Pint uses the underwater treadmill at the Western College of Veterinary Medicine. Photos by Jeanette Neufeld.
Pint uses the underwater treadmill at the Western College of Veterinary Medicine. Photos by Jeanette Neufeld.

Hearing ear dog helped by aquatic therapy

Vera Rosin has had an important connection with dogs since she was a child.

Vera Rosin and her partner, Allan Potter, bring Pint to the WCVM for regular swimming and treadmill sessions.
Vera Rosin and her partner, Allan Potter, bring Pint to the WCVM for regular swimming and treadmill sessions.

For Rosin, who became deaf after a childhood illness, dogs have always been part of her life – giving her independence and protection. Growing up on her family’s farm, Rosin’s dog Lady accompanied her on bike rides and adventures, alerting her to oncoming traffic or other dangers.  

“I always felt safe and independent. It was an early thing,” she says.

Now Rosin works with a specially-trained hearing ear dog — a miniature poodle named Pint — who has been with her since 2014. Pint gives Rosin freedom. He can alert her at home to phone calls, or if someone comes to the door, make physical contact and lead her towards the noise. He accompanies her on walks, to work and while travelling.

While Pint assists her with hearing-related tasks, Rosin is also in service to Pint, who suffers from mild seizures and back pain.

“I’m always on the alert. I know the signs that he’ll do, and I pay really close to attention to that,” says Rosin. “He’s really in tune with me as well.”

Pint first experienced a grand mal seizure in March 2017. His owners brought him to the Western College of Veterinary Medicine’s Veterinary Medical Centre (VMC) for diagnosis and treatment.

Since then, Rosin and her partner Allan Potter have brought Pint for regular swimming and treadmill sessions in the college’s underwater treadmill, where he can be watched carefully by staff at the rehabilitation centre.

Clinicians also work with Pint to manage back pain using laser therapy, acupuncture, massage and stretching. But before they do that, Pint has to go for his session in the treadmill.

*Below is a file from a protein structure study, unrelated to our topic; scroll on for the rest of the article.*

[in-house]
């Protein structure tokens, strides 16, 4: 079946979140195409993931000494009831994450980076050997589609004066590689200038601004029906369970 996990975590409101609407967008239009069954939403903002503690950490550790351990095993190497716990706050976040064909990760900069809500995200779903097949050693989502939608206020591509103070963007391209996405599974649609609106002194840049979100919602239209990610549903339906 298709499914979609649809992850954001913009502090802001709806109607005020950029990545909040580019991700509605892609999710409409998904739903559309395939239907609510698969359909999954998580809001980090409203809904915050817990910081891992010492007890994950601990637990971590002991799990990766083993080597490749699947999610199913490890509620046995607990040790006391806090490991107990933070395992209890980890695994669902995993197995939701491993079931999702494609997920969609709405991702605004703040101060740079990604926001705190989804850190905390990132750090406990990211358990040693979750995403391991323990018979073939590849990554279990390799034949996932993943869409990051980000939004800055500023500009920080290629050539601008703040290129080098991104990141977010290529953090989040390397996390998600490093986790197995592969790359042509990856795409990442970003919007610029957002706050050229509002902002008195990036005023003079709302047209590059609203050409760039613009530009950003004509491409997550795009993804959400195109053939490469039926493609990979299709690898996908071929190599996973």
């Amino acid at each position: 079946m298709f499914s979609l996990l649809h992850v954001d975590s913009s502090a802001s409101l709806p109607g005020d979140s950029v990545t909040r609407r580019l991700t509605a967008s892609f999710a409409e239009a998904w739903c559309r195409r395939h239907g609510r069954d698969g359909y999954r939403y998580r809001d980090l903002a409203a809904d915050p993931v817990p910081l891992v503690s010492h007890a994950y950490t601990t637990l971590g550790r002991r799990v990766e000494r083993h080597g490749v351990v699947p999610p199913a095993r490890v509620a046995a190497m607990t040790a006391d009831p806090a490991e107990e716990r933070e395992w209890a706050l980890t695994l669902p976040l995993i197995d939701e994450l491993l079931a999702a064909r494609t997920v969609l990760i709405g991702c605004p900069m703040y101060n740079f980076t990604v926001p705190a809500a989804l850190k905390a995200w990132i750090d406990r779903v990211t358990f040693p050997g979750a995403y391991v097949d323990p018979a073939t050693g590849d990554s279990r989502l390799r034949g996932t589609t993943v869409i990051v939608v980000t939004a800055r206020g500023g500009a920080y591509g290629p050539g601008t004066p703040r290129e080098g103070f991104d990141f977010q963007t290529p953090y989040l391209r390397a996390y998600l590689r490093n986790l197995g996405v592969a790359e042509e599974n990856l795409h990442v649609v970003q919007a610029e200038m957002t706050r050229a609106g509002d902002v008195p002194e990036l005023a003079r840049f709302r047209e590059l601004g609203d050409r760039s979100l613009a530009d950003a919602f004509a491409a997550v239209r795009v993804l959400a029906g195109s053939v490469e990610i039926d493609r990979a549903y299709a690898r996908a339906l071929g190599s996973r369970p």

“He loves the water so much. So much that we actually have to do the treadmill first before we can do anything else because he can’t focus until after he’s been in the treadmill,” says Dr. Romany Pinto, clinical associate in the VMC’s rehabilitation centre.

“It’s a really great way for him to exercise, and he loves it.”

While the treadmill has been a great addition to the rehabilitation centre, Pinto hopes one day the college will be able to expand the centre to include a larger pool. That resource would enable clinicians to fully implement swimming therapy and accommodate larger dogs.

“A lot of dogs that have had back surgery, and might not be able to walk on their own yet, will often start their therapy in the water,” says Pinto. A larger aquatic space would allow the rehabilitation team to do more floating and swimming with larger dogs.  It would also allow the addition of a second underwater treadmill, which would be useful during busy appointment times.

For Pint, a smaller dog, the treadmill is working well and helping him with his pain while also allowing him to get some exercise. And he loves coming to his appointments, says Rosin.

“If I let go of his leash, he would know his way to get here,” says Rosin. “He loves the water. It’s very therapeutic.”

Rosin says she feels “very lucky” that the WCVM’s small animal clinic is located in Saskatoon, enabling them to regularly access specialists and services that they wouldn’t otherwise be able to in other centres.

Rosin was paired with Pint through the support of the Lions Foundation of Canada Dog Guides, and she keeps in touch with the group to ensure he is able to continue to work. A dog as specially trained as Pint can cost more than $25,000, and despite getting no government funding, the foundation covered 100 per cent of the cost. Rosin travelled to Oakville, Ont. to take part in a 10-day training program to learn how to work with her dog. On the second day of training, she was matched with Pint.

“He was pushing my buttons, but he still came home with me,” says Rosin. “He’s very feisty, he’s very smart. I just love him to pieces.”

Pinto is impressed by the relationship that Pint has with his owners and their commitment to his health. She hopes that the treatment he receives at the VMC will help him to stay healthy and hard at work.

“I think he’s a really amazing dog. He has a job that not a lot of people know about,” says Pinto. “Working dogs are really satisfying because they have such a specific goal of what they need to do. It’s really nice to be able to help them do that, and hopefully in Pint’s case to keep him able to do that for as long as possible.”
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